Don't be afraid to say hello to fellow librarians, publishers, authors and, well, basically anyone at the ALA conference. Seriously. Now, you might be thinking, "Gosh, I don't want to look like a dork, or appear all fangirl/boy around these people." Well, don't. When I arrived in NOLA, the first event on my agenda was a party thrown by Little, Brown Young Readers, celebrating the upcoming release of Laini Taylor's DAUGHTER OF SMOKE AND BONE. These types of events are consummate opportunities to make new friends, share your appreciation about an author's work, and just generally have a good time. At Kirby, Kiesha, and Joanna's urging, I mustered up the courage to go up to librarians/bloggers, Kelly Jensen , Angie Manfredi, and Abby Johnson, and personally introduce myself. I had been following their blogs and Twitter feeds for a while, applying many of their suggested library practices and book recommendations in my own work. Imagine my relief when they all turned out to be super-friendly (I mean, why wouldn't they be?). I'd like to think they also appreciated knowing the positive impacts of their blogging/tweeting. Throughout the weekend, I also introduced myself to people whose names I heard via the YALSA grapevine, and whose work (whether it was through committees or articles written in VOYA, SLJ, etc.) I admired. You never know if you'll be serving on a committee with any of these folks (chances are, you will), so it's always good to make friends (because making friends is fun!).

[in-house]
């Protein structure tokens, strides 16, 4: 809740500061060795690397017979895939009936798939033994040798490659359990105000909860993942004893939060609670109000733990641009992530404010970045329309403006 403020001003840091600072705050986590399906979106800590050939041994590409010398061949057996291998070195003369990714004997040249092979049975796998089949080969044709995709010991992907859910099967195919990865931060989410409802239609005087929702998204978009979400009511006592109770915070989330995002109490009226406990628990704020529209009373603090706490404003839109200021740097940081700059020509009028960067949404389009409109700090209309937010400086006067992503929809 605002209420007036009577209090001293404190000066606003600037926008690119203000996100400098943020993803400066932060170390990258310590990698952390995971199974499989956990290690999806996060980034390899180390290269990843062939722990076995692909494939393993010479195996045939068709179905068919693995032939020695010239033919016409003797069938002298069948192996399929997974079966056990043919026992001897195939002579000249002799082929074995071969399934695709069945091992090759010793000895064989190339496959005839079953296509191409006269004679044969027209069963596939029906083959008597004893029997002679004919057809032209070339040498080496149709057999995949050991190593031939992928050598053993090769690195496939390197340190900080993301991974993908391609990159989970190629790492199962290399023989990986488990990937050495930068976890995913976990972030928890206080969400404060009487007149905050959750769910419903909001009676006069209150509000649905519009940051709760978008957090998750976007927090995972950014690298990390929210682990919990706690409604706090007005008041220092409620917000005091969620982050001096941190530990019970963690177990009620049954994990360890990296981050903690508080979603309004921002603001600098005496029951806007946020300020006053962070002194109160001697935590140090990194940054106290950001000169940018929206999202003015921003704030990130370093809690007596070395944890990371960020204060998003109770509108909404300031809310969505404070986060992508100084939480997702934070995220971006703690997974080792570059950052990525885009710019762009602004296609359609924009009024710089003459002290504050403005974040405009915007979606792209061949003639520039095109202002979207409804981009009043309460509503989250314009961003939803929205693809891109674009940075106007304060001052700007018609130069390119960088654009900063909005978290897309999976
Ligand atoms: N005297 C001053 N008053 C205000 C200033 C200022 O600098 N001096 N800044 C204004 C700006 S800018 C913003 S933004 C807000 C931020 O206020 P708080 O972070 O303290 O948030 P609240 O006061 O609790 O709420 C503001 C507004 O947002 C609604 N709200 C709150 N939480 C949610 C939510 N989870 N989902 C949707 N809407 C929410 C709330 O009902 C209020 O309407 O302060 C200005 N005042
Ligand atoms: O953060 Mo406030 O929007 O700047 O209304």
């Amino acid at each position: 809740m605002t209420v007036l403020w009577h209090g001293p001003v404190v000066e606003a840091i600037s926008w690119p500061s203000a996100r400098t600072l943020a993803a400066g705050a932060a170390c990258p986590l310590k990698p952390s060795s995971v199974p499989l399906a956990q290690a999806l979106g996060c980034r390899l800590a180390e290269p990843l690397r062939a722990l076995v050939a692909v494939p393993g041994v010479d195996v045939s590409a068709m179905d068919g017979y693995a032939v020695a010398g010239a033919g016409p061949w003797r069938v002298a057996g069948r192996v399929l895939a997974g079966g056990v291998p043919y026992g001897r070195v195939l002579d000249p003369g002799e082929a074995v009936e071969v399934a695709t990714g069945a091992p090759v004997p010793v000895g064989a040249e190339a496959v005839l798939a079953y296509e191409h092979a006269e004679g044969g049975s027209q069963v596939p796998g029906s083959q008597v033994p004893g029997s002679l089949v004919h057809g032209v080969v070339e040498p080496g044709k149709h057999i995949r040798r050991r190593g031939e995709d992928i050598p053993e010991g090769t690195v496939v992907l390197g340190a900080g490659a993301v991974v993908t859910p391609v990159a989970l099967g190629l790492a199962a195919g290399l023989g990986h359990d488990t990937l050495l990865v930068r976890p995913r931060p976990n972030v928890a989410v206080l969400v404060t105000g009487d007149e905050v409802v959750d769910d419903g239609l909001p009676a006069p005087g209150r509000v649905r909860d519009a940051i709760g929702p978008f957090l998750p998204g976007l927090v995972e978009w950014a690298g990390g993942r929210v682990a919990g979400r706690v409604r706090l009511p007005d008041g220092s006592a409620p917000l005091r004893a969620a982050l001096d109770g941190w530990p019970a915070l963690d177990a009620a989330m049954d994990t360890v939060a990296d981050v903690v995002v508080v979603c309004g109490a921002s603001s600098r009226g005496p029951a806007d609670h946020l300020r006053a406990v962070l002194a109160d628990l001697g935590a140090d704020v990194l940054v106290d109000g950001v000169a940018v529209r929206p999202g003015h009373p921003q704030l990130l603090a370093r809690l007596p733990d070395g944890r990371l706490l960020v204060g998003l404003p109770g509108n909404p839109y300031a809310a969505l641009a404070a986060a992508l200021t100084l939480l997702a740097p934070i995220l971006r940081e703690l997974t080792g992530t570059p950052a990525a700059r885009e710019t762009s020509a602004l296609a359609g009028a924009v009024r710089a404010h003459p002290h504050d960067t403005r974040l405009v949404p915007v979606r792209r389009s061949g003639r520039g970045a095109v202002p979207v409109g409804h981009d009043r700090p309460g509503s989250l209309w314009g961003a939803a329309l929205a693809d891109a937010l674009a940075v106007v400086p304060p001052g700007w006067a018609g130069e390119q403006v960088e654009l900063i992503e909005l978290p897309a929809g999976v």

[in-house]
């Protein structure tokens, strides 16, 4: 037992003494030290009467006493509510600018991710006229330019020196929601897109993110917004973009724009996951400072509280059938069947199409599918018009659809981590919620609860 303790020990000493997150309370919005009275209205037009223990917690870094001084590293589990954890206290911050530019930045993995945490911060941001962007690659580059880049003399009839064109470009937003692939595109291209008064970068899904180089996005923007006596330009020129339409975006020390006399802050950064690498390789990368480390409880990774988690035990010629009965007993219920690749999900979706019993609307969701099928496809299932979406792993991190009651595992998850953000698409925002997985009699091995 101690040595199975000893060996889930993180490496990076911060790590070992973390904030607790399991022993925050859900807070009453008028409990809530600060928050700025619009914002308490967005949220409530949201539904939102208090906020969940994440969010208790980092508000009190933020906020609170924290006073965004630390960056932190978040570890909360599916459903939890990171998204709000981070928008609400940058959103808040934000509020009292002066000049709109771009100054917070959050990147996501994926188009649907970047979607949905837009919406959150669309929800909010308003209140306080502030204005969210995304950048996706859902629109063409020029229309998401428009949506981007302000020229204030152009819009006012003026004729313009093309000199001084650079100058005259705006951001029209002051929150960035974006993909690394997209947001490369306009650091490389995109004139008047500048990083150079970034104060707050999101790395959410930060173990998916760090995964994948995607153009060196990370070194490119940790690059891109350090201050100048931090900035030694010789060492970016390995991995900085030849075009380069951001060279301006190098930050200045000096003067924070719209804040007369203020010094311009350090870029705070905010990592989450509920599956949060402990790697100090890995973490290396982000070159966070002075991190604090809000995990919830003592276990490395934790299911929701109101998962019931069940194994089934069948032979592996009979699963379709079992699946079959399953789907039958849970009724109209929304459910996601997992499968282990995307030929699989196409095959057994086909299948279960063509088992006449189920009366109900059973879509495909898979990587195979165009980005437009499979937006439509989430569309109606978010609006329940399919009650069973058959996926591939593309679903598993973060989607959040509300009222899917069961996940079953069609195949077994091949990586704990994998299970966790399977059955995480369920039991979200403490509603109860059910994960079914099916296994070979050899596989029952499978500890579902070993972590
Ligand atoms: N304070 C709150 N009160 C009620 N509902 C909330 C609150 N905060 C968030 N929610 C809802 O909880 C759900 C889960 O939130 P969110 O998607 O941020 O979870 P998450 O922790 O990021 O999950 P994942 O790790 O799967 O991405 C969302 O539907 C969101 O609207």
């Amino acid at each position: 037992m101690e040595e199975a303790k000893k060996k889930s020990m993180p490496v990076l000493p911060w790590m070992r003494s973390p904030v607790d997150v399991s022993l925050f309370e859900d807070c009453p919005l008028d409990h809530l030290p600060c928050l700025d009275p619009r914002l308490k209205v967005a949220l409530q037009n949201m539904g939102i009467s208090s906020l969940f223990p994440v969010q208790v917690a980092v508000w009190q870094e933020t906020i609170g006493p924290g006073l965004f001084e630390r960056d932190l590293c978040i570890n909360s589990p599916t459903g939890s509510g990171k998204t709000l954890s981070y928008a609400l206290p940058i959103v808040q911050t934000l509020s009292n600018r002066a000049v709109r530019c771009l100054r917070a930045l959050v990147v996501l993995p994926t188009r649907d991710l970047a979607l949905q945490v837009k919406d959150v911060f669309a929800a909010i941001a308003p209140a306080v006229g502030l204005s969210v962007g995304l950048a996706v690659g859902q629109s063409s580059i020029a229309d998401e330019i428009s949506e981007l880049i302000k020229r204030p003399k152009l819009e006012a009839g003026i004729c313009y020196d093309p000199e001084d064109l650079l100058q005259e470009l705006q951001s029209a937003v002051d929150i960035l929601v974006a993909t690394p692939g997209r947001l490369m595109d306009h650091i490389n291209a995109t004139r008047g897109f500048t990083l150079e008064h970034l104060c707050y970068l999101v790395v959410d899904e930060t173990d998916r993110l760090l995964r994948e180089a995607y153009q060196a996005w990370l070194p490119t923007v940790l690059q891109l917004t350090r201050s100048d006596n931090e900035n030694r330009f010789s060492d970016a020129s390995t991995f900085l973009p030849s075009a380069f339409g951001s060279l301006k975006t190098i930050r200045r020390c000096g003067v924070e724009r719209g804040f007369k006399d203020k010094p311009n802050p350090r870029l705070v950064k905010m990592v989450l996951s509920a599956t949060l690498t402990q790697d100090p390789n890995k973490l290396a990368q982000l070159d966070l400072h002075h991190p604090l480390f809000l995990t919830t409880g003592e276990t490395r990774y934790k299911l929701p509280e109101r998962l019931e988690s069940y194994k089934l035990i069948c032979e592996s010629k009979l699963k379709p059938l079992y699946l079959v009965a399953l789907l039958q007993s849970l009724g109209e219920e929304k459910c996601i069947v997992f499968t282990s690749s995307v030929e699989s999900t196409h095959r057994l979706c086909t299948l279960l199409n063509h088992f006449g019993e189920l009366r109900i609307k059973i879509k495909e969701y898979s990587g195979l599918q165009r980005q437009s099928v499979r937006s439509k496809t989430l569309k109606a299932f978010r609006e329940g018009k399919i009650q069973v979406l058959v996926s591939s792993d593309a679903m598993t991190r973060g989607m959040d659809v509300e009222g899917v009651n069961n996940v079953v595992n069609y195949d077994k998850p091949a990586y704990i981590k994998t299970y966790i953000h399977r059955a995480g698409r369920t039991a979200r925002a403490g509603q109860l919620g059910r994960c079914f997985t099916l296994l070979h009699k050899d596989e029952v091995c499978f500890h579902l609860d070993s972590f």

At the LBYR party, as well as other receptions I attended this weekend, I made a point of going up to various authors (because chatting with an author in the crowded, noisy exhibits hall can be a flustering experience) to relate personal anecdotes ("My teens/children loved your book, because...") and share my admiration of their work. I kept it all brief, but to the point. Simon & Schuster's dinner for debut authors was a lovely opportunity to network with a writer from California--we are now in contact via Twitter, and it's my hope that she'll come speak at my library in the near future.

2. Check entitled attitudes at the door.

Often some of us attend ALA assuming we're going to pick up a ton of free books, swag, whatever. Some of us do not realize that there are limited quantities of these items available, and that publishers have spent exorbitant amounts of $$ producing and carting these items to the conference. That being said, it's a bit uncouth to go into a booth and start grabbing ARCS willy-nilly (especially multiple quantities) with little regard for your fellow librarians/bloggers, as well as the publishers themselves. Here are some tips that will hopefully keep you in the good graces of the exhibitors as well as fellow conference goers: